Journey of a LIASA Librarian of the Year – Ina Smith

26 September 2017, 09:17


Don’t wait for things to happen, and wait for someone else to make it happen. Go out yourself and make things happen, be that someone. This is an important wisdom I would like to carry with me for the rest of my life. I would like to once again thank the LIASA Librarian of the Year sponsors for awarding me the title, and to the Gauteng North Branch for electing me and having me representing them. Thank you to ASSAf colleagues for great support throughout!

Once one has decided to make something happen, it can only be a success if you work as part of a team and if others share the same passion. During the week of 3 to 7 July 2017, In the Cloud, SAPNet (one of the sponsors of the LIASA Librarian of the Year award), the Blue Bus Community Ministries and Hindle High School in Delft, Western Cape, put together efforts to present a digital citizenship course to Grade 11 and 12 learners from the Hindle High School. Thank you SAPNet for your valuable sponsorship – the learners enjoyed the food (breakfast, tea, lunch) served every day so much, and thank you for renting laptops so that each learner could have a hands-on experience.

The computers of the school were unfortunately stolen, and the school does not have the money to replace them at this stage. Thank you Hindle High School and staff for allowing us to present this workshop to the learners, for allowing us to use the school classroom and staff room, as well as the school Internet to do the training. Thank you Blue Bus Community Ministries for the special work you do in uplifting conditions and learners in the community, and for making this possible, together with the other stakeholders. All in all, this intervention was extremely successful, because of the work of people who were prepared to make things happen. Not only did the learners benefit, but personally I have experienced so much determination, and eagerness among the learners to learn as much as possible. They even sacrificed the first week of their school holiday to attend the workshops each day from 9:00 in the morning until 16:00 in the afternoon.

Each day started with rusks and coffee, followed with a recap of work done the previous day. This would be in the form of questions and answers, and a group quiz on Wednesday caused huge excitement! The programme covered the following, which was contextualised specifically for the needs experienced by Grade 11 and 12 learners:
• What is digital citizenship?
• The world of work and my options following school, including entrepreneurship
• Creating a business logo using Paint
• Word processing using Word, including typing my CV
• Using Excel to compile a budget and keep track of finances
• Creating a slideshow with PowerPoint
• Accessing the Internet using web addresses, and completing an online evaluation form
• Life skills, including self-confidence, presenting, self-care and more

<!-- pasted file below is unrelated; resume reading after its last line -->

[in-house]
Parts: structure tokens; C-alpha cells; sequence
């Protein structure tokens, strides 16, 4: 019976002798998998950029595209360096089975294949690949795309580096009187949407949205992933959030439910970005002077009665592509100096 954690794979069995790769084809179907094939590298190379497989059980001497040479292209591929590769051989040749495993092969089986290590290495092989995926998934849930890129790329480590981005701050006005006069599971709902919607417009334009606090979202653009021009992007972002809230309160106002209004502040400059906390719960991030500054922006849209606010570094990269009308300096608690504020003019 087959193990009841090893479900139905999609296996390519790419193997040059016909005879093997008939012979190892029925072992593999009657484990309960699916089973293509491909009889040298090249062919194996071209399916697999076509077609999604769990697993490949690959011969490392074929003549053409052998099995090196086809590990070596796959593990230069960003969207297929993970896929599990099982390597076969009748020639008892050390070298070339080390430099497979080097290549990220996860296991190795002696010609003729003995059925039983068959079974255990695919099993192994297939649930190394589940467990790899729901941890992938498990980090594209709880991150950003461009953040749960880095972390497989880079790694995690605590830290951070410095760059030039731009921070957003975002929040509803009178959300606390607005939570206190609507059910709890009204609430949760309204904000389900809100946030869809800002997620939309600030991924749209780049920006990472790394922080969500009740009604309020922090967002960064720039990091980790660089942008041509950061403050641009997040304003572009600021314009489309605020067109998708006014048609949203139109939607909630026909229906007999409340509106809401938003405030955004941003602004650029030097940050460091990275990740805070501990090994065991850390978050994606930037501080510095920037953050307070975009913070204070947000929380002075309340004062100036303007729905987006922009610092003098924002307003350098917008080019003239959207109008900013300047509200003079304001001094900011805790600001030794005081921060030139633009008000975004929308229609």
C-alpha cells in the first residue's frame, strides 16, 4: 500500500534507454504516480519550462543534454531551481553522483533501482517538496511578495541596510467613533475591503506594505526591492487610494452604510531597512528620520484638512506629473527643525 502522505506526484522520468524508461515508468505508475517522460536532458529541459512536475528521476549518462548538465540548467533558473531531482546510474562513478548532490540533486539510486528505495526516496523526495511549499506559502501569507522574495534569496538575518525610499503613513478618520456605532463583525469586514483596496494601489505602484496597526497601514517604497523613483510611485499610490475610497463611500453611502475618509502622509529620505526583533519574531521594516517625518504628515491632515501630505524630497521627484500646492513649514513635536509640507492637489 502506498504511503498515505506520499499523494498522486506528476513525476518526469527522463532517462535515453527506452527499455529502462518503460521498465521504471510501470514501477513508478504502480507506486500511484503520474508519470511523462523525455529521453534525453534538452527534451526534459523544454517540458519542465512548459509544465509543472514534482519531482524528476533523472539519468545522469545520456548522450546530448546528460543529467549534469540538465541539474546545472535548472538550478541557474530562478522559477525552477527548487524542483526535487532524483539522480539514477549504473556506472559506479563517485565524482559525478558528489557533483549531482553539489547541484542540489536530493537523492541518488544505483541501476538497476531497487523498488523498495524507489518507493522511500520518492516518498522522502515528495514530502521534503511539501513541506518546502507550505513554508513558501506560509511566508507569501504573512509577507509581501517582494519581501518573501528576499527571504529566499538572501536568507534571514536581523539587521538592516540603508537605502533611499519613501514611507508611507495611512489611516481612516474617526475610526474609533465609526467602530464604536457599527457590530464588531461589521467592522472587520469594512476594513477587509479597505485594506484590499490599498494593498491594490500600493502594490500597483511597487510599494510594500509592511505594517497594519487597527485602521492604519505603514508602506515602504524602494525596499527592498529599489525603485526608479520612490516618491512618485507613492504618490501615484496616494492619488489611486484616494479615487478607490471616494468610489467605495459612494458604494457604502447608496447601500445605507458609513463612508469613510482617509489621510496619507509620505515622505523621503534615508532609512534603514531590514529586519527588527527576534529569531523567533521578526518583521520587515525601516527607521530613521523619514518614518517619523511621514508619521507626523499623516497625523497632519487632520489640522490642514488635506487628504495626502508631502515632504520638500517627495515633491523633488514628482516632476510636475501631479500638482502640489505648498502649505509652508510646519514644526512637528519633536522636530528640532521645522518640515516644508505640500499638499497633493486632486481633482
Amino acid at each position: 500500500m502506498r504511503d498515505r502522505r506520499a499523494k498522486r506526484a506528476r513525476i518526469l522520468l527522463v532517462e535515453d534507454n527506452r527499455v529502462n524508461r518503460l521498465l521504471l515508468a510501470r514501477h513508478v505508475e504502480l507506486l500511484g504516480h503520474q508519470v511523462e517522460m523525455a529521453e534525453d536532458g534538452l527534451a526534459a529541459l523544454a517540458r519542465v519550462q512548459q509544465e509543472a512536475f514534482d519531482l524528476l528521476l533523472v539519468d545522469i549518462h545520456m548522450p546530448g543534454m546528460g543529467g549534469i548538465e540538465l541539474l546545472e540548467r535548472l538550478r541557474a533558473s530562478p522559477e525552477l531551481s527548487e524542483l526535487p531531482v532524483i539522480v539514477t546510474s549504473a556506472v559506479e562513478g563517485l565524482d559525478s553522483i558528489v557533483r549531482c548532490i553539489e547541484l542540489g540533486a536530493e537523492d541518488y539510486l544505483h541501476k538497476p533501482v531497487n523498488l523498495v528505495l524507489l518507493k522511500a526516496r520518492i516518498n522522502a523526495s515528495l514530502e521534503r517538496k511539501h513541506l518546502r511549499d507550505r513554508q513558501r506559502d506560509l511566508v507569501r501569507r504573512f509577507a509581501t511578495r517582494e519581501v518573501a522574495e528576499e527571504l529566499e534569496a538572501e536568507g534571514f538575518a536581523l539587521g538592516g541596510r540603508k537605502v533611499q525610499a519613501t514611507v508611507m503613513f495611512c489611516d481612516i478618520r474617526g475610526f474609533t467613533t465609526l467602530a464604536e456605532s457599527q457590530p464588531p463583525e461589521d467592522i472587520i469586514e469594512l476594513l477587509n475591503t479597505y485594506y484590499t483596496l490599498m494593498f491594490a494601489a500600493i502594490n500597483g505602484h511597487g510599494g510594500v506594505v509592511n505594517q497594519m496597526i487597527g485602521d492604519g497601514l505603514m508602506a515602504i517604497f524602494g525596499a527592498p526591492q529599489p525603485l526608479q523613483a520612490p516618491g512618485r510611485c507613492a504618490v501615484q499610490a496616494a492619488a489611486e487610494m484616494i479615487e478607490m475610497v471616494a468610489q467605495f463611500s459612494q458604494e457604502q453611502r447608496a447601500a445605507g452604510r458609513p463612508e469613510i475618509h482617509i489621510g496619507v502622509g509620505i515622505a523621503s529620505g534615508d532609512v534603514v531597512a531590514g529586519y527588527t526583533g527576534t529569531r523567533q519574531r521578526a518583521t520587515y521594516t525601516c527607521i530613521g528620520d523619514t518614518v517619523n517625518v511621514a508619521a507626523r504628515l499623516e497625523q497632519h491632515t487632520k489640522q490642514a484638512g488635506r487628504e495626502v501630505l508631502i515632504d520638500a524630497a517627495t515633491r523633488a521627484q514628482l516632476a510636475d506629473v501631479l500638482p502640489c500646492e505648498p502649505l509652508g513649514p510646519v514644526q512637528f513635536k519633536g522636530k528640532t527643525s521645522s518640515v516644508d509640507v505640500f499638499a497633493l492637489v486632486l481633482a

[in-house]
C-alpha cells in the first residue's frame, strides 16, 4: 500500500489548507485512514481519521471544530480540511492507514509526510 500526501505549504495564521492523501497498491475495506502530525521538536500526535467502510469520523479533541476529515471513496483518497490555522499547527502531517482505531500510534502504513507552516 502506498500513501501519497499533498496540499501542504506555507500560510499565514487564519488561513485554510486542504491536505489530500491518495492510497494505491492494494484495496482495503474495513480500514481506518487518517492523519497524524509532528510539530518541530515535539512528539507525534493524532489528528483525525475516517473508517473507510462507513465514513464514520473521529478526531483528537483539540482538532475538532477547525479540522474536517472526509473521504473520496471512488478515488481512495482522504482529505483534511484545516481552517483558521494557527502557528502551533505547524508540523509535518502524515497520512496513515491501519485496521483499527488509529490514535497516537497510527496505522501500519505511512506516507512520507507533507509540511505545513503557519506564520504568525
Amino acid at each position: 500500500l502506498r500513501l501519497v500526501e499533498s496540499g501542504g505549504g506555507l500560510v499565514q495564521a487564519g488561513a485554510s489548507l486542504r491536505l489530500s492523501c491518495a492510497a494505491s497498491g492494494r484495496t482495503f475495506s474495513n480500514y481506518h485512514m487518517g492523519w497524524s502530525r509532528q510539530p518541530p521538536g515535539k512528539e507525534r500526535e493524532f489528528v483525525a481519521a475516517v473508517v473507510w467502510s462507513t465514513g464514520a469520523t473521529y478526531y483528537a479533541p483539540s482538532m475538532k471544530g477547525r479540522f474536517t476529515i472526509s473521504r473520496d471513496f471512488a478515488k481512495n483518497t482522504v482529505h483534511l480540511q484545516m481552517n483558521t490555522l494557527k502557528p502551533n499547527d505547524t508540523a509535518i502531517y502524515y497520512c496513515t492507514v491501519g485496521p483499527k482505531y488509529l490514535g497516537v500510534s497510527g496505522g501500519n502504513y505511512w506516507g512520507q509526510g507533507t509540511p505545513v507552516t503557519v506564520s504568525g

• The power of webinars

During the week the learners worked towards coming up with a new business idea, to start their own business. A colleague from ASSAf, Tsepo Majake, conducted a webinar on Thursday, during which he shared some thoughts on science as a career, Quest magazine and challenged the learners with some exciting mathematical problems. Tsepo was assisted by Nozuko Hlwatika, another great colleague of mine! Thanks so much to both of them for being willing to participate! On the Friday the learners presented their work, and the “judges” (or “funders”) (including a few teachers and the headmaster) were all speechless because of the quality, the level at which they delivered, and the questions they asked one another. They had to convince potential “funders” to invest money in their business, following presenting their business case. They were expected to evaluate one another, and to think critically. And did they take it seriously! They also evaluated the course through responding to five questions that encouraged them to do some introspection. The questionnaire was compiled with Google Forms, and the results can be viewed at

Since I had to leave for Trieste, Italy on Friday afternoon, I could not attend on Friday, but was on edge all day and thinking of them! So sorry I had to miss out, but the rest of the team made everything such a special experience for the learners!
I am still struggling to find words to describe this experience. Maybe it can be captured in one word – proud. I am so proud of these learners for not being the victims of their circumstances. They all have dreams for a better future, and where there is a will, there is a way. And they have already made the choice …

I was sad saying goodbye to all, but thankful for being able to play a very small role in helping them to discover new talents and passions using technology as a tool. I wish them well, and think of them every day. I hope to one day learn about the positive direction their lives took because of people not keeping a blind eye, but people wanting to make a difference and understanding that these inequalities need to be addressed in a tangible way. The poster to be presented at the upcoming LIASA Conference in October will be dedicated to the learners and donated to Hindle High School, in memory of this life-changing event.
Photos at